Developmental approaches to kidney tissue engineering

Dylan L. Steer, Sanjay K. Nigam


Recent advances in our understanding of the developmental biology of the kidney, as well as the establishment of novel in vitro model systems, have potential implications for kidney tissue engineering. These advances include delineation of the roles of a number of growth factors in the developmental programs of branching morphogenesis and mesenchymal differentiation, a new understanding of the roles of the extracellular matrix, identification of potential “renal” stem cells, the ex vivo propagation and subsequent recombination of isolated components of the kidney, and successful transplantation of renal primordia into adult hosts. This review will examine these advances in the context of approaches to tissue engineering. Finally, novel approaches that synthesize advances in both cell-based and organ-based approaches are proposed.

  • kidney development
  • in vitro
  • organ culture

the prevalence and incidence of chronic kidney disease in the United States have reached epidemic numbers. By some measures, over 8.3 million Americans have a glomerular filtration rate of 60 ml/min or worse (i.e., at least stage 3 chronic kidney disease); of these, a significant number will develop end-stage renal disease (ESRD) (7, 23). Dialysis is the major treatment modality for ESRD, but it has significant limitations in terms of morbidity, mortality, and cost; allogeneic transplantation options, which provide significant mortality benefit and are ultimately less costly, are hampered by an extreme shortage of available organs. In fact, the rate of kidney transplantation per dialysis patient years has declined over the past decade (43).

Acute renal failure (ARF) is also quite common and affects up to 7% of all hospitalized patients, with a mortality rate that ranges from 20 to 70% depending on the studied population (5, 21). For a number of reasons, including aggressive care of an older patient population with potentially nephrotoxic treatments and procedures, the mortality rate due to ARF has not changed over the past 20 years despite advances in life support, medical care, and renal replacement therapies (40).

Within this context of ESRD and ARF, there is an increasing interest in developing novel therapies for kidney disease. The translation of recent advances in our understanding of normal kidney developmental programs, ranging from epithelial branching morphogenesis to mesenchymal differentiation, into new therapies holds great promise, especially when brought to bear on the field of renal tissue engineering.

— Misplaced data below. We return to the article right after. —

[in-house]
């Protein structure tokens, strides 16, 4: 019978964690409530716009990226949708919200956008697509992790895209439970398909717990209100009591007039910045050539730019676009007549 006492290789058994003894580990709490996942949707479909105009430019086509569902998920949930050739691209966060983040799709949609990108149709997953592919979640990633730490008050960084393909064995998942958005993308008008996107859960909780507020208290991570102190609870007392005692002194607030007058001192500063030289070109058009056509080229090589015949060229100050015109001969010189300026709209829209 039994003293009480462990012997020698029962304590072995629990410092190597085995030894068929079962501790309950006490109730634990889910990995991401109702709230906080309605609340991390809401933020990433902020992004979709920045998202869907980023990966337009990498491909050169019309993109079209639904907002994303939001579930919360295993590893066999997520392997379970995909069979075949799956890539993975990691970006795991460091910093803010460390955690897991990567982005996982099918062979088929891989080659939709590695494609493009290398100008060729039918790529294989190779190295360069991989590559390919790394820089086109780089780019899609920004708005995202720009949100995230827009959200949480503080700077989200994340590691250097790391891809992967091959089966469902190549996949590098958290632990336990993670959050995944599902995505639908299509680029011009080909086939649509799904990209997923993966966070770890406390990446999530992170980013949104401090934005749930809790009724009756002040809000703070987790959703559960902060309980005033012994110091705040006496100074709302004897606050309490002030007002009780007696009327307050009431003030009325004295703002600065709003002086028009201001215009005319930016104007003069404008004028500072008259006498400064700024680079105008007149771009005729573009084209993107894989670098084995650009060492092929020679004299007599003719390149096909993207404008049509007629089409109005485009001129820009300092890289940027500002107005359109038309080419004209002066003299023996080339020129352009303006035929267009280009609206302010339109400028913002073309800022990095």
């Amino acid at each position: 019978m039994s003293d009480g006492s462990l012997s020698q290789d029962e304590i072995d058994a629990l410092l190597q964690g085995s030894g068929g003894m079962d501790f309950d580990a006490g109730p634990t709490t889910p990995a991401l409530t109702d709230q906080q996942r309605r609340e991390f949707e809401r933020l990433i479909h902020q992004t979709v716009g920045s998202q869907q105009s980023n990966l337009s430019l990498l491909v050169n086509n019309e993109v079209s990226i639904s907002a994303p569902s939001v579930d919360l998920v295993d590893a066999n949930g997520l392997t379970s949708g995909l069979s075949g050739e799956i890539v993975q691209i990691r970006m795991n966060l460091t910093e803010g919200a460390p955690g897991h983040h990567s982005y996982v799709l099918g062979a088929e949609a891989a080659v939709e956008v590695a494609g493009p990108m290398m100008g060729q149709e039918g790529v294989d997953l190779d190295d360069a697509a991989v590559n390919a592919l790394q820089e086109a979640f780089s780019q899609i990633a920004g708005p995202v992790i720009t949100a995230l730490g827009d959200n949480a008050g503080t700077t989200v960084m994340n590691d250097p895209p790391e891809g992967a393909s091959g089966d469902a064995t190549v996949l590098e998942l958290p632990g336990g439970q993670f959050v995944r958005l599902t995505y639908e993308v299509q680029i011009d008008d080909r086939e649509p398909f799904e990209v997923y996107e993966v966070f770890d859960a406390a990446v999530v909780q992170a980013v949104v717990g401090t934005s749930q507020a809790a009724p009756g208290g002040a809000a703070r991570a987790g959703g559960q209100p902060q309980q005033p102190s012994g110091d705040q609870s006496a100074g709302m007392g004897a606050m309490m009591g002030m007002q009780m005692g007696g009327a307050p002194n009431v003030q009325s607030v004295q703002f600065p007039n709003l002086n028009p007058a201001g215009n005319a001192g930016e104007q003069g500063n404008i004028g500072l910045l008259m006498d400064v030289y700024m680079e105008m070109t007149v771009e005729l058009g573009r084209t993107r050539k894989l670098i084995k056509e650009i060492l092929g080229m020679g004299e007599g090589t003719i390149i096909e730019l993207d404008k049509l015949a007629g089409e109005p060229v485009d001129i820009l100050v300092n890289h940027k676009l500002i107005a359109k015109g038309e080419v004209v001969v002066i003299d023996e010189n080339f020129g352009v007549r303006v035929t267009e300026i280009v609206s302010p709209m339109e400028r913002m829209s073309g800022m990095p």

Kidney development originates with the invasion of an undifferentiated metanephric mesenchyme (MM) by the ureteric bud (UB), an epithelial outgrowth of the Wolffian duct. Through complex, reciprocal inductive events, the UB undergoes branching morphogenesis and ultimately forms the arborized collecting system. The MM condenses at the tips of the branching UB, differentiates into epithelium (so-called “mesenchymal-to-epithelial transformation” or MET), and forms the glomerulus and tubular nephron. In the past decade or so, significant advances in the understanding of the cellular and molecular underpinnings of kidney development and renal recovery after injury have been made. These advances, recently reviewed (26, 28, 39) and described below, include the identification of growth factors responsible for the reciprocal induction of mesenchyme and epithelium, the description of local extracellular and pericellular environments that permit branching morphogenesis and MET, and the characterization of intracellular pathways responsible for translating the inductive signals into molecular and cellular action. In general, most tissue engineering strategies attempt to manipulate or harness developmental or regenerative processes (Table 1).

View this table:
Table 1.

Developmental approaches to kidney tissue engineering


Cell-Based Strategies